Monday, January 10, 2011
When Osama al-Khattar, a Los Angeles software engineer, returns to Lebanon in 2003, it's not for a celebration or for a light-hearted visit. Instead, Osama has come to sit at the bedside of his seriously ill father, sharing stories with him during the final days of his life. As Osama relates his history and the history of his father and grandfather, he weaves miraculous and wonderful fairylike tales throughout his story. From Fatima, the woman who seduced a djinn, to Baybars, a lowly serf who rose to be one of the most generous and beloved leaders of the land, Osama shares it all. As he relates the story of how his parents met, or how his grandfather, a once admired storyteller called a hakawati, became who he was, or how his beloved uncle Jihad began to feed his love of stories from an early age, Osama spins fanciful and colorful yarns about heroes both mythical and strange. Scattered throughout these colorful stories, a picture or war torn Lebanon begins to emerge, from the casual bombings of the 70's to the barren wasteland that stretches across the countryside today. Paired with the Arabic fables and the modern day story of the bedside vigil over Osama's father, Alameddine treats his readers to a feast of otherworldly and impressive stories of yesterday and today.
This book is something my wonderful reading partner Aarti and I have wanted to share in a joint read for a long time. As the year passed and seasons turned, the timetable for this read kept slipping further and further away. With Aarti in grad school now, her reading time is limited and precious, and I was glad to find out that over her winter break she was excited about sharing this book with me. We both had a lot of fun with it and got caught up in the whorls of the mazelike story that Alameddine told. We decided to switch reviews this time around, and as such, here are Aarti's thoughts on The Hakawati. If you head on over to Booklust after reading this review, you can check out my thoughts as well!
I'm writing this review a couple of weeks after finishing The Hakawati, and I find that many of the character names and relationships and conflicts have slipped my mind. I don't remember all of King Baybars' slippery plots or Fatima's fantastic escape techniques or why Osama's aunts didn't get along. What does remain, though, is the sense that I was in the hands of a master storyteller. Rabih Alemeddine turns words into magic and takes readers, literally, on a magic carpet ride through history, blurring the line between fact and fiction and bringing all his characters to full-blooded life.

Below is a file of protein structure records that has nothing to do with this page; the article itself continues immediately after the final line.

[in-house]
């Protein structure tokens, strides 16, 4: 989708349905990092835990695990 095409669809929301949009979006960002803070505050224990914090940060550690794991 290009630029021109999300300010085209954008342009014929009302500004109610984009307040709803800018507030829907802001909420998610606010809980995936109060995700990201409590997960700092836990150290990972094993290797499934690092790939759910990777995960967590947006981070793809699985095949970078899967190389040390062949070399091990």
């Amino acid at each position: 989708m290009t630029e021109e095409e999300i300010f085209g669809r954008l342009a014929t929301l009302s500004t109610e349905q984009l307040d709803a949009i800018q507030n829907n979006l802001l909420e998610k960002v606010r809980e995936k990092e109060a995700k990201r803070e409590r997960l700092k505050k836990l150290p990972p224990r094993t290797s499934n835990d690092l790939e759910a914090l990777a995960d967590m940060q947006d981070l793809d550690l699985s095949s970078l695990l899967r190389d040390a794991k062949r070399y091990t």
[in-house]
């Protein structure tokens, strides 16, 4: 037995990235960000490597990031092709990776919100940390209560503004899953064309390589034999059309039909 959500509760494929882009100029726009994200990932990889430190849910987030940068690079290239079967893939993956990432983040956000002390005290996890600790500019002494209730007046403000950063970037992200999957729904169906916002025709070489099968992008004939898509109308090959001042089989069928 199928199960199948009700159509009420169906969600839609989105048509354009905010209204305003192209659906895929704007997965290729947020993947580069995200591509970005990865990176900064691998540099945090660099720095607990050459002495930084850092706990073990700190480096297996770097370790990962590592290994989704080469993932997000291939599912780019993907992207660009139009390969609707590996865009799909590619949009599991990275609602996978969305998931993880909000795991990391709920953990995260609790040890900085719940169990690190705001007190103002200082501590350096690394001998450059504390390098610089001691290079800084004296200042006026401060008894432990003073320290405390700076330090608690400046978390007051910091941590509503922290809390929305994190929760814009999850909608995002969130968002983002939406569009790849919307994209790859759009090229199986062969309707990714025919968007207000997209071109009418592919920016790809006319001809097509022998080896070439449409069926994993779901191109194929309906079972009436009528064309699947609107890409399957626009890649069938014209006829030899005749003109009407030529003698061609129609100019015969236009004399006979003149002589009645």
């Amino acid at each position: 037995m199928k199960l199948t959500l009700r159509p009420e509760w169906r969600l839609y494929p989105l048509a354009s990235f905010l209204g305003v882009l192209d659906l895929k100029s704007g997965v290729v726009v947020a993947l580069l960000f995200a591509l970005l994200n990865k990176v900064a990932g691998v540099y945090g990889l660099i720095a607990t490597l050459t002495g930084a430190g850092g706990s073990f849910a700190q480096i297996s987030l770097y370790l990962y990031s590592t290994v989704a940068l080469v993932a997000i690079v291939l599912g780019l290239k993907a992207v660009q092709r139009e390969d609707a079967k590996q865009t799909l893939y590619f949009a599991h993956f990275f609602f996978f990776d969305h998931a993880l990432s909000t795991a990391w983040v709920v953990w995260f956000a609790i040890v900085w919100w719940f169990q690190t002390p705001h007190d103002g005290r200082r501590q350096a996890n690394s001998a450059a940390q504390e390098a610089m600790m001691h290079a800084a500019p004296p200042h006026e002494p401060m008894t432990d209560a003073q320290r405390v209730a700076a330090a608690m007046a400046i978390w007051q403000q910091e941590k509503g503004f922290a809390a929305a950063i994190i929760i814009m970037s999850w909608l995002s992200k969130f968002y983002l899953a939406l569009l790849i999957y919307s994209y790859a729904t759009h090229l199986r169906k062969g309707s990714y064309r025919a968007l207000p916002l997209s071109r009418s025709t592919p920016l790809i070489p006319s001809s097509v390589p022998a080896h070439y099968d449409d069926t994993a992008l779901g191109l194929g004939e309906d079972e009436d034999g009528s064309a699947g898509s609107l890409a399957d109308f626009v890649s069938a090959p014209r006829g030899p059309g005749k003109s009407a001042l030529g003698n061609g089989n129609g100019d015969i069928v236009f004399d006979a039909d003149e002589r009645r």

I personally preferred the Arabian Nights-esque stories much more than the modern-day family drama as related by Osama. Osama's family is fascinating and complex, but none of them caught my attention the way that Fatima and Baybars and Layla and Othman did in the stories. Which is interesting because in a way, the stories were populated by characters with fairly simple and straightforward lives and relationships. They knew their roles and played them and we never heard about domestic disputes. Instead, we were regaled with stories of heroism and deviousness and jealousy and how people must use their wits to prove their honor. In the modern day stories, we get none of that. Instead, we get realism which is (to me) not nearly as fair in its rewards system. Rather, the "real" characters in Osama's life are betrayed, hold grudges, don't seem to find much humor in life and live through countless military attacks.
One of my favorite things about the Arabian Nights, when the story is told well, is that it really is only one story. One plot line leads seamlessly into another, one character introduces us to the next and before we know it, we are in the midst of a completely different adventure than the one we started in. I love this method, and I think Alemeddine does it so well. Here, the stories are more distinct — you have to keep them straight in your head — but near the end, they all seem to converge in a perfect bow and it's amazing how he does it.
There are a lot of characters in this book, and many are forgettable (including, dare I say it, Osama himself). But there are others that are an absolute delight — Othman and his beautiful, intelligent wife Layla, Fatima and her determination to keep her family together, Baybars and his quest to get on the throne. I was thrilled every time I came across one of them in the book, as though I were seeing an old friend. And at the end of the book, I felt a little wistful that I'd not be able to accompany them on any more of their adventures or grow old with them.
But I can always open this book again and ride once more on a magic carpet, defeat a villainous magician, fight invading armies and bring beloved lovers back to life. And I think that's what I appreciated most about The Hakawati. It is escapist literature of the highest standard — taking you to a completely foreign world and then settling you gently back in your own life until you're ready for the ride again.
Posted by Zibilee at 8:00 AM